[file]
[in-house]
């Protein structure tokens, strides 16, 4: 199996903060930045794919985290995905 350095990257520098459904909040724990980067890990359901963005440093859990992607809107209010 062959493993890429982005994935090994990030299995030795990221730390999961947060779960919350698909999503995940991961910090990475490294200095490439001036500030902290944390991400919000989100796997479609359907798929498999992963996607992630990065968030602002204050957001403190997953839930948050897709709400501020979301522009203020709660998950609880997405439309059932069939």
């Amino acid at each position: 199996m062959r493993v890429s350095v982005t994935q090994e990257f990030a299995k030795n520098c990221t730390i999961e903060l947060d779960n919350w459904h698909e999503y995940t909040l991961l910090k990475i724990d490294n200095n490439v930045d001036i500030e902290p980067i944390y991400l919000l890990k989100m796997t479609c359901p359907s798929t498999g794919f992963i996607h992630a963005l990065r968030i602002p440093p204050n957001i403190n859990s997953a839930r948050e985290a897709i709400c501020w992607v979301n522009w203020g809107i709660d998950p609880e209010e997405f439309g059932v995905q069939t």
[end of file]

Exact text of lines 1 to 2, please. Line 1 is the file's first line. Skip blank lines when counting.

[in-house]
């Protein structure tokens, strides 16, 4: 199996903060930045794919985290995905 350095990257520098459904909040724990980067890990359901963005440093859990992607809107209010 062959493993890429982005994935090994990030299995030795990221730390999961947060779960919350698909999503995940991961910090990475490294200095490439001036500030902290944390991400919000989100796997479609359907798929498999992963996607992630990065968030602002204050957001403190997953839930948050897709709400501020979301522009203020709660998950609880997405439309059932069939």